On the one hand, Doerfler believes that the all-embracing goal of teaching a course about “Israel-Palestine” involves “help[ing] students make coherent sense of a specific and unique sociopolitical process.” On the other, using Salaita’s more inclusive paradigm places specific communities at the center of their history, thereby allowing scholars to bring the realities of occupation—in the Americas, in Palestine, and so on– to a broader audience without diluting the unique character of each struggle.

In an article for Left Voice, Tatiana Cozzarelli proposes that “This Thanksgiving, Don’t Celebrate Colonizers, Celebrate Indigenous Resistance” instead. In this way, all colonized groups of people are placed at the center of their tragedy, as is their resistance to it. Indeed, as Cozzarelli explains, the “myth of Thanksgiving,” a story of “friendship and kindness” between colonizer and colonized, has effectively “cover[ed] up the brutal genocide of native people” by European invaders.

The same “genocidal legacy,” Cozzarelli continues, repeats across the Americas, as it continues today against the Mapuche people in Chile, the Indigenous in Bolivia and Columbia, and in the United States and Canada, where Native America and First Nations people are continuing the struggle against the settler-colonial state.

On this Thanksgiving,” Cozzarelli concludes, “let’s give thanks for and show solidarity with indigenous resistance movements both in the United States and across the world, for those people who are fighting at this very moment against the violence of centuries of colonial and imperialist domination.” Although her focus is on the Americas, her last comment harks back to Salaita’s call for Indigenous solidarity, including Palestine, in their ongoing struggle for liberation.

By focusing on these truths, writes Ruth Hopkins, “we are making some headway in beginning to acknowledge the Indigenous blood on America’s hands.” A Dakota/Lakota Sioux writer, biologist, attorney, and former tribal judge, Hopkins wants to “change the system from one of conquest and death to sustainability and life,” but that educational work, I believe, needs to include America’s international role in augmenting settler-colonial oppression abroad, as in the case of Palestine.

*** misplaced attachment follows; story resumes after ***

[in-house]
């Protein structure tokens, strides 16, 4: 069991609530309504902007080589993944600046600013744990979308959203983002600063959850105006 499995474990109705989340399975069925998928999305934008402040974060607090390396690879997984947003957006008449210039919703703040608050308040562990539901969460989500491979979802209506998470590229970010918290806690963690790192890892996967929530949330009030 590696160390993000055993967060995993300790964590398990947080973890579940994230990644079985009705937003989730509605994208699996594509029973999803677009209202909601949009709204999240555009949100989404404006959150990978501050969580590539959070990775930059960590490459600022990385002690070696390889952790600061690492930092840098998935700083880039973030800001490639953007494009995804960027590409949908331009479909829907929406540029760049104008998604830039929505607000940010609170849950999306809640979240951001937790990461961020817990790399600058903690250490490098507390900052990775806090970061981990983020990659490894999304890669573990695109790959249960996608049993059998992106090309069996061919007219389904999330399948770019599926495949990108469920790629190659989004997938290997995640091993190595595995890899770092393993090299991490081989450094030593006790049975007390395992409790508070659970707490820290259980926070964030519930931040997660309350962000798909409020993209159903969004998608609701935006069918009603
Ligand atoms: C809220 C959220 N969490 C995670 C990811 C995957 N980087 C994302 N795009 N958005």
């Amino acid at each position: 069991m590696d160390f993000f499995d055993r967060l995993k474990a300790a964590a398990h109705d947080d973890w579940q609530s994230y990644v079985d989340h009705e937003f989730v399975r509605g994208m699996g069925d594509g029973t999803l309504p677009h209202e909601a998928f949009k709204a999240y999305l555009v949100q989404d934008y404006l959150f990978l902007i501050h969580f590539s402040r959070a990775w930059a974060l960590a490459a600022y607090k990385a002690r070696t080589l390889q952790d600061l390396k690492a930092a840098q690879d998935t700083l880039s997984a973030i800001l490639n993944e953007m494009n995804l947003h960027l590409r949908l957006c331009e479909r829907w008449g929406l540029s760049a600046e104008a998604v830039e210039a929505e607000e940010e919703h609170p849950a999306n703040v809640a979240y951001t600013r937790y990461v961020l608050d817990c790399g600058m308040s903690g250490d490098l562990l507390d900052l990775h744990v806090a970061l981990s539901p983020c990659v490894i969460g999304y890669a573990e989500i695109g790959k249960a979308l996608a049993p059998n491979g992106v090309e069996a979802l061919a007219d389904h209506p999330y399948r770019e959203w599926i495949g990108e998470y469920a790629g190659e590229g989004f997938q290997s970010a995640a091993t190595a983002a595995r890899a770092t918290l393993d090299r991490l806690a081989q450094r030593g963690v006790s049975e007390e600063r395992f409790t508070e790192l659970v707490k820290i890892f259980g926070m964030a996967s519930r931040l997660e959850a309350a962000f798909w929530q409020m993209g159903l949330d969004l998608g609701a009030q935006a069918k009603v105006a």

Such comparative studies bring us full circle away from Rachel Harris’ collection, a curriculum that glosses over the settler-colonial nature of what she calls a “conflict.” In a recent interview on Democracy Now, Nick Estes, co-founder of the indigenous resistance group The Red Nation, professor of American Studies at the University of New Mexico, and a citizen of the Lower Brule Sioux Tribe, talked about his book Our History Is the Future: Standing Rock Versus the Dakota Access Pipeline, and the Long Tradition of Indigenous Resistance.

At Standing Rock, he said, there were hundreds of tribal nation flags, as well as flags that recalled international solidarity movements with the Global South. Significantly, the Palestinian flag stood out, because, Estes says, “our Palestinian relatives,” much like the Lakota, are “still facing the brunt of settler colonialism” in the form of “continued dispossession of Indigenous territory and rights.” From that, he concluded, “settler colonialism in Israel — or, in Palestine, is really an extension of settler colonialism in North America,” an overarching theme that could very well help Palestine/Israel curriculum avoid what Doerfler calls an “epistemological and moral void” inherent in Harris’ book.

– Benay Blend earned her doctorate in American Studies from the University of New Mexico. Her scholarly works include Douglas Vakoch and Sam Mickey, Eds. (2017), “’Neither Homeland Nor Exile are Words’: ‘Situated Knowledge’ in the Works of Palestinian and Native American Writers”. She contributed this article to The Palestine Chronicle.